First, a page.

General surgery is not for the faint-hearted.
To illustrate this point, surgeon Dr Darius Aw recounted an episode during his first year of training at the hospital.
Then a surgical trainee, he had to assist — under the watchful eye of his mentor — an emergency open hernia repair for a patient with an unstable heart rate of 140 to 150 beats per minute. A healthy adult has an average heart rate of 60 to 100 beats per minute.
For every stitch and every knot he made, Dr Aw was holding his breath for fear that the patient's heart may stop anytime.
Speed and accuracy are critical to the success of any surgery.
“In an acute emergency, if you make the right call, do the right thing at the right time with an appropriate surgical intervention, a life can be saved,” says Dr Aw.
The 33-year-old is in his fourth-year of residency at the general surgery department at Singapore General Hospital (SGH).
He graduated from a four-year undergraduate degree in bioengineering at Nanyang Technological University in 2010, before taking up the four-year graduate medicine course at Duke-NUS Medical School.
“Surgery is a very technical field of medicine, as we have a range of devices that we use to assist us in the operating theatre. Having an engineering background has made it easier to understand how the devices function,” says Dr Aw.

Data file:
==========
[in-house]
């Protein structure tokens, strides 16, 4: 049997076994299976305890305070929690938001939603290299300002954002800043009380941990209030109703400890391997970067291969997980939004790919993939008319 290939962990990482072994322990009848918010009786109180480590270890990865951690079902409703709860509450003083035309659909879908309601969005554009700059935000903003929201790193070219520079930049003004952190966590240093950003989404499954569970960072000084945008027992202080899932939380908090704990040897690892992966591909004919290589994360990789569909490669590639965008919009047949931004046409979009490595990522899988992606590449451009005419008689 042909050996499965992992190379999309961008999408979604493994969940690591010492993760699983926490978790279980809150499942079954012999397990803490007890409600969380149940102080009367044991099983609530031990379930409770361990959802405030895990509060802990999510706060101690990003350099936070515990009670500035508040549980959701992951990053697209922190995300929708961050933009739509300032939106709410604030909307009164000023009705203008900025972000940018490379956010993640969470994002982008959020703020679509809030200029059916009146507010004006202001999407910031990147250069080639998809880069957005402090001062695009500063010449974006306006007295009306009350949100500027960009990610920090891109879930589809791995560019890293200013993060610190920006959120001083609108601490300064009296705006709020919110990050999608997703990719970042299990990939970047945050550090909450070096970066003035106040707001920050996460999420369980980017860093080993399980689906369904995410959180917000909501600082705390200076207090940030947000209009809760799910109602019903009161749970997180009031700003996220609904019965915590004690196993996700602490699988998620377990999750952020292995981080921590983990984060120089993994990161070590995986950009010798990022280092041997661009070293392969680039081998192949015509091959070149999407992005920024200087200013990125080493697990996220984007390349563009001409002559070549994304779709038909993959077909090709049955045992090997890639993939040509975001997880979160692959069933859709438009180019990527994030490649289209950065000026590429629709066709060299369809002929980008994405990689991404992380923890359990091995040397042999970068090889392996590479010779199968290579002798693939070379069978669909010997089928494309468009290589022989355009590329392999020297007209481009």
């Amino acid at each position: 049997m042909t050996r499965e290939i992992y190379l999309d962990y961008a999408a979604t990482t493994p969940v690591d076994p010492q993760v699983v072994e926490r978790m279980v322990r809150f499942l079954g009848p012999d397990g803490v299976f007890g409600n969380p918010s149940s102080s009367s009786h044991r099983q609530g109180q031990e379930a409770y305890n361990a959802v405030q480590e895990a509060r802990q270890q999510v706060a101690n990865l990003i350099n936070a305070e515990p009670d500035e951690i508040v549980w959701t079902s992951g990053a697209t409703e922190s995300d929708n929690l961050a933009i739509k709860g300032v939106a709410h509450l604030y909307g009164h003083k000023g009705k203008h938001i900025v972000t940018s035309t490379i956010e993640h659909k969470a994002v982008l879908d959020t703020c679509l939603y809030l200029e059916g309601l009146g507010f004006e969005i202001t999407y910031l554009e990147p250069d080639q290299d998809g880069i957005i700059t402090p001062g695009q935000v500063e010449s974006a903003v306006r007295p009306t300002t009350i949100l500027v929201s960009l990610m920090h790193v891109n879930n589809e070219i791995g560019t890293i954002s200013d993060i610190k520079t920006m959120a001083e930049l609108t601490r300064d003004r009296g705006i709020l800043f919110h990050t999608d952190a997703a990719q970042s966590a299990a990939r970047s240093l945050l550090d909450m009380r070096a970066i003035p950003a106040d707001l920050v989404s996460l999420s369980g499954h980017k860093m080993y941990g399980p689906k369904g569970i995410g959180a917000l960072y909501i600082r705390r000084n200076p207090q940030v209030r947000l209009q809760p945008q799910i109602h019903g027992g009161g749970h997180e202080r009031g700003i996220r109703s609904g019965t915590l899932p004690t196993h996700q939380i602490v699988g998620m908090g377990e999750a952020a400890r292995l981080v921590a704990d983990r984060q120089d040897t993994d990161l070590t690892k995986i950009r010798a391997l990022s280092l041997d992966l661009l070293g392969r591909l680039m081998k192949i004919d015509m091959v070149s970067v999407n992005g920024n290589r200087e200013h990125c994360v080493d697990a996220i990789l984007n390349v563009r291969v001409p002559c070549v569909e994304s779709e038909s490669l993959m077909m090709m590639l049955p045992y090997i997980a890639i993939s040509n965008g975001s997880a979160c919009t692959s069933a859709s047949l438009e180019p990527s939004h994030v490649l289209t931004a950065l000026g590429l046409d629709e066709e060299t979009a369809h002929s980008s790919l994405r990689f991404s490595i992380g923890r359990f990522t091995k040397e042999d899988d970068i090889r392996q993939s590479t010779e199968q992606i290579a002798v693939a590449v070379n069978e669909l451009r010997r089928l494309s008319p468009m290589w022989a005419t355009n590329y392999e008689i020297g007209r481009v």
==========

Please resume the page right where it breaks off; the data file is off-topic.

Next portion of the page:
Duke-NUS Medical School, he says, has helped him fulfil his dream to become a doctor.
“Given my biomedical background, I was enthusiastic in medical-related matters. Duke-NUS therefore presented itself as an opportunity to try and achieve what I could not achieve when I was younger.”
Dr Aw adds that being a postgraduate medical graduate has its advantages.
“We have the advantage of knowing what we really want to stay focused on the path we have taken, and at the same time, the maturity to sustain this passion.
“The fact that we have diverse backgrounds allows us to see things in different ways. These are probably the strongest traits that Duke-NUS students can bring to the medical world,” he says.
Dr Aw works in SGH as part of his general surgery residency, which takes at least five to six years to complete. A residency is a long-term training programme in a restructured hospital that doctors undergo to become specialists or family physicians.
A typical workday for Dr Aw starts between 6.30am to 7am, when he checks on his patients in the hospital wards. The ward visits are followed by consultations in the outpatient clinic or surgeries in the operating theatre.
He usually ends his workday with another round of ward visits before knocking off between 6pm to 7pm. But there are days when he has to stay on to attend to patients.
“Some of the most satisfying parts of my job are when I walk out of the operating room, knowing that I have done good for the patient, and that he or she has benefited from the surgery and is on the way to recovery.”
He took a longer-than-usual route to achieve his dream. Yet every stage of the journey contributed to shaping him as an individual and prepared him for his current role as a general surgeon.
After graduation, Dr Aw rotated through postings in general surgery, orthopaedic surgery as well as obstetrics and gynaecology.
He decided to specialise in general surgery as he liked the subject, the work culture and the fast-paced working environment.
After completing his residency, Dr Aw plans to sub-specialise in an area of general surgery.